The Old Way of Finding a New Met Director

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With the Metropolitan Museum preparing to choose a successor to Philippe de Montebello, I’ve been re-reading Making the Mummies Dance, the jaunty — make that very jaunty — 1994 memoir by former Met director Thomas Hoving. Given that the Met recently formed a search committee, which has now picked a head hunting firm, I laughed when I got to one passage early in Hoving’s book about the way they went about these things 40 years ago.

As we join the action, it’s the summer of 1967. Hoving appears to be on the list of candidates for the top job. He’s at lunch with Ted Rousseau, a Met curator acting as go-between for some pro-Hoving trustees. Hoving asks Rousseau to tell him who’s on the Search Committee and how it works. Rousseau’s reply:

He said the committee was “for show”. The actual candidate would be chosen in camera, by [then-Met Board Chairman] Arthur Houghton and his inner circle. As Rousseau described it, the time honored custom was to form a committee of at least five members, no more than seven, so that there would be a ready quorum. No women were allowed. The chairman had to be in the president’s pocket. It was ritual that “the entire world be searched.” It was equally sacred that the committee spend at least as much time finding the new director as it had the last one. To be avoided at all costs was a candidate who might turn down the offer. Thus the question had to be popped very carefully. It was taboo to consider a bachelor, a homosexual, a foreigner or a woman.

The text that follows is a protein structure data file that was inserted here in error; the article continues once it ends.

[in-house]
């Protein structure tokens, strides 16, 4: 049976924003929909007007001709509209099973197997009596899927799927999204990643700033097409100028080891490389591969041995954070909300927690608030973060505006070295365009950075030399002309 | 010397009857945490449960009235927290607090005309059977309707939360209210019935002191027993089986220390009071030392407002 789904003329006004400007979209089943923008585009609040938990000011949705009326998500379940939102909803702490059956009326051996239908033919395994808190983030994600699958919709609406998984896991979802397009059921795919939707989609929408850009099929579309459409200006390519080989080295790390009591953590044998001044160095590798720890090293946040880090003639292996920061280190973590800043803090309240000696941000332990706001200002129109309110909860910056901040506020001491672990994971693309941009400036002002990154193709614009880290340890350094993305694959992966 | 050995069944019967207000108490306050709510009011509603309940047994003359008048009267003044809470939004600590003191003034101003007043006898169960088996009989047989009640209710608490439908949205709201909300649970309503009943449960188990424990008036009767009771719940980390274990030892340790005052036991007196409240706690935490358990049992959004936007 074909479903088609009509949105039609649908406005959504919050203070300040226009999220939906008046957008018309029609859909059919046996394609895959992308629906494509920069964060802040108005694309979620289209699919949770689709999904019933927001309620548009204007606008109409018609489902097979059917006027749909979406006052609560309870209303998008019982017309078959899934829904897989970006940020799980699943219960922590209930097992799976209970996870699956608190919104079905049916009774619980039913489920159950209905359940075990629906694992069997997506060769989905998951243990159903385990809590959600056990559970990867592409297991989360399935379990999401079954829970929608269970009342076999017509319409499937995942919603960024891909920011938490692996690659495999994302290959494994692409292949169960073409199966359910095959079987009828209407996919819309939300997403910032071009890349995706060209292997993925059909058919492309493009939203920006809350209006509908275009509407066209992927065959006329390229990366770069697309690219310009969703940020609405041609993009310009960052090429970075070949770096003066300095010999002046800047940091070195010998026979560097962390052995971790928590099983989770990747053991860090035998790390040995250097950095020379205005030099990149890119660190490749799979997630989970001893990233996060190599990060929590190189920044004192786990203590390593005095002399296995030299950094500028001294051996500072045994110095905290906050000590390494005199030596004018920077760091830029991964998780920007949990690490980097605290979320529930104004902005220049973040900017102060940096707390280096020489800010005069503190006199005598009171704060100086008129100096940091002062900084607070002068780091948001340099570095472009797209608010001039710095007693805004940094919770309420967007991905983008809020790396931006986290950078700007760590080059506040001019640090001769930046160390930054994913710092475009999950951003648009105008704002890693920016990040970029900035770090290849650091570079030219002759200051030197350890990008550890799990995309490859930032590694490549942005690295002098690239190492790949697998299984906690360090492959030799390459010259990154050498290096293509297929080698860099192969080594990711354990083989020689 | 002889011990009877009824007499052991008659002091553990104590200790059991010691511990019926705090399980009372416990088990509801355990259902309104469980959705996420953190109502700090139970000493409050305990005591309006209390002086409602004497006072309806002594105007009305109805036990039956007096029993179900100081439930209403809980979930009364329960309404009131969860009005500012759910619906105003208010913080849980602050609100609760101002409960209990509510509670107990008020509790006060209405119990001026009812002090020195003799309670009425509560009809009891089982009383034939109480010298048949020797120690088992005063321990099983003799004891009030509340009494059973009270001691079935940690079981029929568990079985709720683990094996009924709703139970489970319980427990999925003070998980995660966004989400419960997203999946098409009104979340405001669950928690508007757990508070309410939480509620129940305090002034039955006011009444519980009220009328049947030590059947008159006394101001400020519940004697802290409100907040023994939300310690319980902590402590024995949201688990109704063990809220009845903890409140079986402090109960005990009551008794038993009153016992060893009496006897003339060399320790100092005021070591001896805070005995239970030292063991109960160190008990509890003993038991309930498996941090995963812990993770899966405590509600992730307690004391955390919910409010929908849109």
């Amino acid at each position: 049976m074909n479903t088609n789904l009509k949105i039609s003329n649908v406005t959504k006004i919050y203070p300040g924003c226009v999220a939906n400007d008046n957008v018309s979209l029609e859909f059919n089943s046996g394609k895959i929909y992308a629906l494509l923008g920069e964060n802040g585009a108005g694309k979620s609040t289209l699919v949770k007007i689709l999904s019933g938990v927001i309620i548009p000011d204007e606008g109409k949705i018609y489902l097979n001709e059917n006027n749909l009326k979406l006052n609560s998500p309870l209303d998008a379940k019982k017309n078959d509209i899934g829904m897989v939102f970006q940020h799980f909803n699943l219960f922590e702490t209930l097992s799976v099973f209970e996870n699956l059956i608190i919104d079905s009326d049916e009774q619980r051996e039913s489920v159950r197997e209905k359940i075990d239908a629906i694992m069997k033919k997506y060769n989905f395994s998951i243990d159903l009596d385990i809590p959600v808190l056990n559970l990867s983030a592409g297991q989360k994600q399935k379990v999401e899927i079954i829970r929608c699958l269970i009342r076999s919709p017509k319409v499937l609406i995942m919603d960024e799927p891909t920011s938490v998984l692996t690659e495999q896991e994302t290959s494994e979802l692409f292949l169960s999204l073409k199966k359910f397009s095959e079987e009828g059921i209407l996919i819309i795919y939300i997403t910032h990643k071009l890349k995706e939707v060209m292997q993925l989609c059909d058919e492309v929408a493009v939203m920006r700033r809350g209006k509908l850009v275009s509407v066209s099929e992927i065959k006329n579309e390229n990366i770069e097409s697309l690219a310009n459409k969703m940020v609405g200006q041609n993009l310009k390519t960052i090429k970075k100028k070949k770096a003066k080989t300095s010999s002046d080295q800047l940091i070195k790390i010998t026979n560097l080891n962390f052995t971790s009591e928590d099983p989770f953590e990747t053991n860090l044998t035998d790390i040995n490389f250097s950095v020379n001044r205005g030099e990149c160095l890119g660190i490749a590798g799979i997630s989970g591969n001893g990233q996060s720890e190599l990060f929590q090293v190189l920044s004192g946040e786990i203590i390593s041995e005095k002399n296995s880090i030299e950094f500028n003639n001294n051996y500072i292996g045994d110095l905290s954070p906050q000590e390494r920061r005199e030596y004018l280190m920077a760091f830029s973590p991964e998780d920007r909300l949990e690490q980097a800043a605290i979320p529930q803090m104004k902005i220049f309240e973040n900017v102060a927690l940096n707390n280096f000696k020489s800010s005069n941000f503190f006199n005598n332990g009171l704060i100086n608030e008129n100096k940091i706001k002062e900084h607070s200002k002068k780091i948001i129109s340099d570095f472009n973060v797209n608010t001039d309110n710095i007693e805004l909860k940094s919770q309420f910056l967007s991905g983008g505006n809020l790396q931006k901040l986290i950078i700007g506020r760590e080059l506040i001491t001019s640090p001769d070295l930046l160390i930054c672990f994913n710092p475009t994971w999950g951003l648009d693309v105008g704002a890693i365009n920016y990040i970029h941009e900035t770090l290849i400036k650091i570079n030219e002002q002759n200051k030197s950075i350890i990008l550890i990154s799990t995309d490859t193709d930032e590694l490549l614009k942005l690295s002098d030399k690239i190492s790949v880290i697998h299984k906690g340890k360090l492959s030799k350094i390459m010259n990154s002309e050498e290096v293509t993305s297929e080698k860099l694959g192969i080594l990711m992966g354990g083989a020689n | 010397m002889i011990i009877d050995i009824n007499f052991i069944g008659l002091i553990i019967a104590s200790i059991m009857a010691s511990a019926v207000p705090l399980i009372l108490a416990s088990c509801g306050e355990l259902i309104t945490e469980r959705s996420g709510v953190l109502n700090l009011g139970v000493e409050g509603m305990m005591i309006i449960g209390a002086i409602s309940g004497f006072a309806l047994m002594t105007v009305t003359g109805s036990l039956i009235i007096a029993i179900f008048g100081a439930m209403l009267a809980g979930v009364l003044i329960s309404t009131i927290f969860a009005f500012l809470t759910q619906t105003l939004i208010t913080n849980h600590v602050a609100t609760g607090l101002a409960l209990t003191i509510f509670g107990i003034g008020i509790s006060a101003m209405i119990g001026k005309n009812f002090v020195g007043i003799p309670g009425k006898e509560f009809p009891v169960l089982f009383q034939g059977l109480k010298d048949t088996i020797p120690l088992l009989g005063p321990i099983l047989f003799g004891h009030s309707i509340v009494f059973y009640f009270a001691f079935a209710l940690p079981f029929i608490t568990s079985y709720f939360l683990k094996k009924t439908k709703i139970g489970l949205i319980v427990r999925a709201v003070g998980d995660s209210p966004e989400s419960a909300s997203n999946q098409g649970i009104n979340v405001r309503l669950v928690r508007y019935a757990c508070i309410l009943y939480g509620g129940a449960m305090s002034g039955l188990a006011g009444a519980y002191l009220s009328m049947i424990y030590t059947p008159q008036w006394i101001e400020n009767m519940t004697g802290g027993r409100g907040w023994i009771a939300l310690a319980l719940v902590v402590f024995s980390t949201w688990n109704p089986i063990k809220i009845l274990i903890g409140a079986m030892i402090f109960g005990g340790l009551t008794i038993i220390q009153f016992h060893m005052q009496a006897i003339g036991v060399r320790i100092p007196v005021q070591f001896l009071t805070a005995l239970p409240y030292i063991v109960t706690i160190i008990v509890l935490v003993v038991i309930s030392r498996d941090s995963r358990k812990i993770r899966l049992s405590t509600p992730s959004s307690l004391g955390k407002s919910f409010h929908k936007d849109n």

Well I guess that would have ruled out K.D. Lang.

But seriously, we can be sure that at least some things have changed since then. The Search Committee now has a dozen members. And five of them are women.